Loose Rubber Crumbs Pros:

1. Durable.
2. Easy to install.
3. Not abrasive.
4. Does not support microbial growth.
5. Less attractive to insects and animals.
6. Excellent shock attenuation.

Loose Rubber Crumbs Cons:

1. Flammable.
2. Not accessible for people with disabilities.
3. Can contain lead and other toxins. Health concerns.
4. Might be thrown and scattered.
5. Can hide sharp objects, insects and animal excrements.
6. Can get into ears, nose. Dust particles may enter and remain in lungs.
7. Limited from a design standpoint.

Loose Rubber Crumbs High Maintenance:

1. Regular inspections.
2. Occasional raking and tamping.
3. Checked and cleaned from foreign objects.
4. Regular topping off with fresh material at least every 3-5 years.

Rubber Tiles

Rubber tiles offer more safety to the playground surface and easier maintenance than rubber shreddings or nuggets. It is simple to clean and repair and comes in a variety of colors, textures, and thicknesses. Designed to be installed over concrete and asphalt, rubber tiles are durable under a wide range of weather conditions, provide different levels of cushioning, and can withstand heavy traffic. But even within 12 months of installation, it can develop a series of issues that affect the material performance. There are pros and cons to rubber tiles option for children's playgrounds.

Rubber Tiles Pros:

1. Easy to clean.
2. Stays in place.
3. Consistent impact-absorbing qualities.
4. Low maintenance.
5. Decomposes slowly.
6. Wheelchair accessible.
7. Easy to repair.
8. A variety of colors and textures.
9. Slip-resistant.
10. Non-toxic and resists insects and fungi.
11. Doesn't harden, brittle or crack.

Rubber Tiles Cons:

1. Initially expensive.
2. Required professional installation.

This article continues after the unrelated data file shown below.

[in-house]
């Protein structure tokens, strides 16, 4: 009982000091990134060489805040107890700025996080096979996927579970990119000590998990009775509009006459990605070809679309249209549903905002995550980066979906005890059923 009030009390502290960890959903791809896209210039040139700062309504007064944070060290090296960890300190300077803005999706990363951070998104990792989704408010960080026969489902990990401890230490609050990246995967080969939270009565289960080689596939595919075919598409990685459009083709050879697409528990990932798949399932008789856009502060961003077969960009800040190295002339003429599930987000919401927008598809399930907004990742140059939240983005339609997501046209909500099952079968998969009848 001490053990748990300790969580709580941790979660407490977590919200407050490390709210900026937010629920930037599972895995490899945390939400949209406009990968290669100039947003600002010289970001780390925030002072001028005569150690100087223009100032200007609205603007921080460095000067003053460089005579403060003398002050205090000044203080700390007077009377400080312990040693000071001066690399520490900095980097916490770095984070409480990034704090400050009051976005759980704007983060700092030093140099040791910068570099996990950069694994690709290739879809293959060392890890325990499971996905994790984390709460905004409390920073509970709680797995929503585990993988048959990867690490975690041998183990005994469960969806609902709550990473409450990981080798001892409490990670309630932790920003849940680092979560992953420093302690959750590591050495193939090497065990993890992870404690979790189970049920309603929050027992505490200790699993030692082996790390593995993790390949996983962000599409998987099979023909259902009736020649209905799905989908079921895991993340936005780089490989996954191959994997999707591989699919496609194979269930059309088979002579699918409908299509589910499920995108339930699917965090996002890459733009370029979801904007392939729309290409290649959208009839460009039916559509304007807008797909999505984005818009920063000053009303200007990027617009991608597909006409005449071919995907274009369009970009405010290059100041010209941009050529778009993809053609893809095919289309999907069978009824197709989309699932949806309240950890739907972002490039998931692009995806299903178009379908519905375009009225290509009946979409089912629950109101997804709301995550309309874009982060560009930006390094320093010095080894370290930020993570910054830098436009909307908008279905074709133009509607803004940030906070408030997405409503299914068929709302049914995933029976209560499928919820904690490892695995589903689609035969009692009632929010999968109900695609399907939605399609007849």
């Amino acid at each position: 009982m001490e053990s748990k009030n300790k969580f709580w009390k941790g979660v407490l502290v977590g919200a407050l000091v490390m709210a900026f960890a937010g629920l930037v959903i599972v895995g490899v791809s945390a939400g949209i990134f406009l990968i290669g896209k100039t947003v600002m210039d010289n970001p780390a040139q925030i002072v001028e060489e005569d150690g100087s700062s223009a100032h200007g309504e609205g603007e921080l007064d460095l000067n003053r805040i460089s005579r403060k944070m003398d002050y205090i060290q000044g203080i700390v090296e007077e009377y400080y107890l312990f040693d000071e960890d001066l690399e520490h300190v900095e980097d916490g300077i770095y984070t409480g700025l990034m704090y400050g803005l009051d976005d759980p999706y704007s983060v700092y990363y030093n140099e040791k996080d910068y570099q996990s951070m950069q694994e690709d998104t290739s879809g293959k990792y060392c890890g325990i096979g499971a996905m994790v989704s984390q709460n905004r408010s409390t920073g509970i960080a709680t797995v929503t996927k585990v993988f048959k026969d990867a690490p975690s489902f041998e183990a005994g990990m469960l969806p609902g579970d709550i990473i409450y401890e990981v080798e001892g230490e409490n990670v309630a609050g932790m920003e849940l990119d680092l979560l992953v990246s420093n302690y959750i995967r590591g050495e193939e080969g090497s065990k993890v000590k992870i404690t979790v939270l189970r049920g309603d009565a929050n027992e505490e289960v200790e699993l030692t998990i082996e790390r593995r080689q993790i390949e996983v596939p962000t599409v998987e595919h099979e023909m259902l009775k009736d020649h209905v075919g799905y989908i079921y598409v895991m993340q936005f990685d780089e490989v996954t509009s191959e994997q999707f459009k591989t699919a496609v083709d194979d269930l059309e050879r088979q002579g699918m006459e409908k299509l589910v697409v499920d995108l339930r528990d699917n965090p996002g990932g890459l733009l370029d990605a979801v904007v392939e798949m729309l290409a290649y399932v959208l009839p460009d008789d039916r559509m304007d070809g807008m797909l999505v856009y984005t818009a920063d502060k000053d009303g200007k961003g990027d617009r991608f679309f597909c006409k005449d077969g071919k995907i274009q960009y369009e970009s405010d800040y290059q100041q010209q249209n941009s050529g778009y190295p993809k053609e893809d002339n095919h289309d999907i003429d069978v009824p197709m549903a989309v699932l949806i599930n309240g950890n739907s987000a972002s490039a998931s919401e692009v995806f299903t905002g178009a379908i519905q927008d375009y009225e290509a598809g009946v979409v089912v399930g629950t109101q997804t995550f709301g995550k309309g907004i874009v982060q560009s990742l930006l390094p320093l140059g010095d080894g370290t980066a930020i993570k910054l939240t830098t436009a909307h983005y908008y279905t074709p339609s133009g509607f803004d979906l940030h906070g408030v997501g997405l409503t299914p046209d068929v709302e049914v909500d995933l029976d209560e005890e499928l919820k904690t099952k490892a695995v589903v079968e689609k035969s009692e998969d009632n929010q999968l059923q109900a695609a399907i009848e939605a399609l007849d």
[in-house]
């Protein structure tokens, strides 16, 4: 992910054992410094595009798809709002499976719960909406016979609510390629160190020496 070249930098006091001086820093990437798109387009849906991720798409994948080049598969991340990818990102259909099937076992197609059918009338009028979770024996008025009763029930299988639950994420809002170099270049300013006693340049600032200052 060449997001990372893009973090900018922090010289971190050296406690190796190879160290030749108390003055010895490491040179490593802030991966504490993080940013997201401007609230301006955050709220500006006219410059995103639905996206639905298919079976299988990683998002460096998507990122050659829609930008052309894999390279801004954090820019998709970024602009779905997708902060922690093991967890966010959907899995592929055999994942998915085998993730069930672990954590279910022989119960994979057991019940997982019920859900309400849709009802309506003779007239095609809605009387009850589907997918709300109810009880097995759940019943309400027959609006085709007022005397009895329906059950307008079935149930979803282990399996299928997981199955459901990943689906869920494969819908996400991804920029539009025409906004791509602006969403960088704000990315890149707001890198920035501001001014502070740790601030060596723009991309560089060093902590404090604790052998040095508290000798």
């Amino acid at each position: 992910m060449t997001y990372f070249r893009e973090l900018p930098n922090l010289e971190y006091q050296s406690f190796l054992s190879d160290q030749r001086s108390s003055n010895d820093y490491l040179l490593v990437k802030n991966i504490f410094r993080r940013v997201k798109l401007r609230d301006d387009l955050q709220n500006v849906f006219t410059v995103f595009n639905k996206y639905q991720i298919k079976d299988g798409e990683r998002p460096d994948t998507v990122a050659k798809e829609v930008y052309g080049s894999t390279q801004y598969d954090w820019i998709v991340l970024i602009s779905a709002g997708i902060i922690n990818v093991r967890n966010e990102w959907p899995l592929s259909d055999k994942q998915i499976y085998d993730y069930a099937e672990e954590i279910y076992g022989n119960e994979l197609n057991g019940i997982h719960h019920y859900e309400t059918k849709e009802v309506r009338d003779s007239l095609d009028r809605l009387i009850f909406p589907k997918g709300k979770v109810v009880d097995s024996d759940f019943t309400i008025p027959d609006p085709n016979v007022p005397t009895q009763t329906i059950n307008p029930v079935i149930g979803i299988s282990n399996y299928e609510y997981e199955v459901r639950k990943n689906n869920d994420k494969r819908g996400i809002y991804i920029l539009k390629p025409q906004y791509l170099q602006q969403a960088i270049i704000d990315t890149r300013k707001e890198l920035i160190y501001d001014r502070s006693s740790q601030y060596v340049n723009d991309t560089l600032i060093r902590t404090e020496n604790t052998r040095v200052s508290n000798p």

3. Flammable.
4. Quality concerns.
5. Can become hard over time, can curl on the edges, increasing a risk of tripping.
6. Must be regularly swept of debris or vacuum-cleaned to prevent compaction.
7. Punctures holes, buckling and separating seams that create opening and changes in level.
8. The water-based mold release residue coat can cause discoloration and slipperiness.
7. Loose debris such as sand, dirt, and small stones on top of unitary surfacing can reproduce slip hazards.
8. Fine particles can accumulate in porous openings, clog drainage and be abrasive.
9. Sophisticated cleaning. Deposits and spills do not drain through the rubber surface. Ices and snow must be removed with Calcium Chloride, urine, vomit, nasal discharge with Borax or STPP solution. Soda and juice must be saturated first, and washed with liquid detergent.
10. Life expectancy - 10 years under average use.

Rubber Tiles Maintenance

1. Regular inspection for damage, holes, seaming separations and debris.
2. Occasional sweeping, blowing and vacuuming.
3. Needs replacement if the impact-absorbing ability is lost.

Poured-in-place Rubber

Poured-in-place rubber surface created a solid base across the entire playground and meets safety standards for fall injuries. A typical poured in place surface system has an underlying cushion layer made of recycled rubber tires installed over an asphalt, crushed stone, or concrete sub base, and a top (wear) layer made or Ethylene Propylene Diene Monomer or Thermal Plasc Vulcanized granules the come in different colors.

Poured-in-place Rubber Pros:

1. Stays in place.
3. Consistent impact-absorbing qualities.
4. Low maintenance costs.
5. Decomposes slowly.
6. Wheelchair accessible.
7. Easy to repair.
8. Slip-resistant. Traction even when wet.
9. Doesn't harden, brittle or crack.
10. Doesn't fade, discolor or chalk.

Poured-in-place Rubber Cons:

1. Initially expensive.
2. Required professional installation.
3. Flammable.
4. Quality concerns.
5. Can become hard over time, can curl on the edges, or expand, increasing a risk of tripping.
6. Must be regularly swept of debris or vacuum-cleaned to prevent compaction.
7. Loose debris such as sand, dirt, and small stones on top of unitary surfacing can reproduce slip hazards.
8. Fine particles can accumulate in porous openings, clog drainage features and be abrasive.
9. Sophisticated cleaning. Deposits and spills do not drain through the rubber surface. Ices and snow must be removed with Calcium Chloride, urine, vomit, nasal discharge with Borax or STPP solution. Soda and juice must be saturated first, and washed with liquid detergent.
10. Life expectancy - 10 years under average use.

Poured-in-place Rubber Maintenance

1. Regular inspection for damage and debris.